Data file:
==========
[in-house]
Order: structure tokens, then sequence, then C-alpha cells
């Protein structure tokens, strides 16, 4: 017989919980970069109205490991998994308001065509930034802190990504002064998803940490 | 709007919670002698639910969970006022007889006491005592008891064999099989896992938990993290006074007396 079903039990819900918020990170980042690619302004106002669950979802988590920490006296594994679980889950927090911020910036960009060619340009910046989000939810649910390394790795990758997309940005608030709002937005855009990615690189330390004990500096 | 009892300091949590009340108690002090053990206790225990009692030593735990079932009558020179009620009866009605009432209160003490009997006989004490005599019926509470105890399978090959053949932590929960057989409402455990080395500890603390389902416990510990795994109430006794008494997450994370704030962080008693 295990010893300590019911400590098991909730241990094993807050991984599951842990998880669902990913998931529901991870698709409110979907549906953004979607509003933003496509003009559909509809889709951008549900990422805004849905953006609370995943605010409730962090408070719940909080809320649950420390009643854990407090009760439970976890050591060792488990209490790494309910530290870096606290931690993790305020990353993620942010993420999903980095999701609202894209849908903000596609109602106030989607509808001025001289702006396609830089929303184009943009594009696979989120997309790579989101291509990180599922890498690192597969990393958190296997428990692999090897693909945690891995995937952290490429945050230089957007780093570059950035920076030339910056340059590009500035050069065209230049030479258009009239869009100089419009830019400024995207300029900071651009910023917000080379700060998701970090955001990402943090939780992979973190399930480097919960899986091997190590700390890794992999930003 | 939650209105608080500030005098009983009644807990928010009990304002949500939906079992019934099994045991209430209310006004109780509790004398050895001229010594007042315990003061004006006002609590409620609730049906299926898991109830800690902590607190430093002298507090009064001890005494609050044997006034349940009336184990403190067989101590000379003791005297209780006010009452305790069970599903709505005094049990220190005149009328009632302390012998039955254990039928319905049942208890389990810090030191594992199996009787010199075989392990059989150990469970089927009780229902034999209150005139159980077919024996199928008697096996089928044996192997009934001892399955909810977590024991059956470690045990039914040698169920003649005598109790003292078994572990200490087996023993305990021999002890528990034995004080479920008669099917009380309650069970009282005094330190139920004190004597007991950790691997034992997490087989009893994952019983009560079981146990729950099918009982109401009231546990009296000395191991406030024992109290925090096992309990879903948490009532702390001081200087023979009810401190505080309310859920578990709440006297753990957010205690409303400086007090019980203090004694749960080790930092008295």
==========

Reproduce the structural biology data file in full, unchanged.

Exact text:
[in-house]
Order: structure tokens, then sequence, then C-alpha cells
């Protein structure tokens, strides 16, 4: 017989919980970069109205490991998994308001065509930034802190990504002064998803940490 | 709007919670002698639910969970006022007889006491005592008891064999099989896992938990993290006074007396 079903039990819900918020990170980042690619302004106002669950979802988590920490006296594994679980889950927090911020910036960009060619340009910046989000939810649910390394790795990758997309940005608030709002937005855009990615690189330390004990500096 | 009892300091949590009340108690002090053990206790225990009692030593735990079932009558020179009620009866009605009432209160003490009997006989004490005599019926509470105890399978090959053949932590929960057989409402455990080395500890603390389902416990510990795994109430006794008494997450994370704030962080008693 295990010893300590019911400590098991909730241990094993807050991984599951842990998880669902990913998931529901991870698709409110979907549906953004979607509003933003496509003009559909509809889709951008549900990422805004849905953006609370995943605010409730962090408070719940909080809320649950420390009643854990407090009760439970976890050591060792488990209490790494309910530290870096606290931690993790305020990353993620942010993420999903980095999701609202894209849908903000596609109602106030989607509808001025001289702006396609830089929303184009943009594009696979989120997309790579989101291509990180599922890498690192597969990393958190296997428990692999090897693909945690891995995937952290490429945050230089957007780093570059950035920076030339910056340059590009500035050069065209230049030479258009009239869009100089419009830019400024995207300029900071651009910023917000080379700060998701970090955001990402943090939780992979973190399930480097919960899986091997190590700390890794992999930003 | 939650209105608080500030005098009983009644807990928010009990304002949500939906079992019934099994045991209430209310006004109780509790004398050895001229010594007042315990003061004006006002609590409620609730049906299926898991109830800690902590607190430093002298507090009064001890005494609050044997006034349940009336184990403190067989101590000379003791005297209780006010009452305790069970599903709505005094049990220190005149009328009632302390012998039955254990039928319905049942208890389990810090030191594992199996009787010199075989392990059989150990469970089927009780229902034999209150005139159980077919024996199928008697096996089928044996192997009934001892399955909810977590024991059956470690045990039914040698169920003649005598109790003292078994572990200490087996023993305990021999002890528990034995004080479920008669099917009380309650069970009282005094330190139920004190004597007991950790691997034992997490087989009893994952019983009560079981146990729950099918009982109401009231546990009296000395191991406030024992109290925090096992309990879903948490009532702390001081200087023979009810401190505080309310859920578990709440006297753990957010205690409303400086007090019980203090004694749960080790930092008295």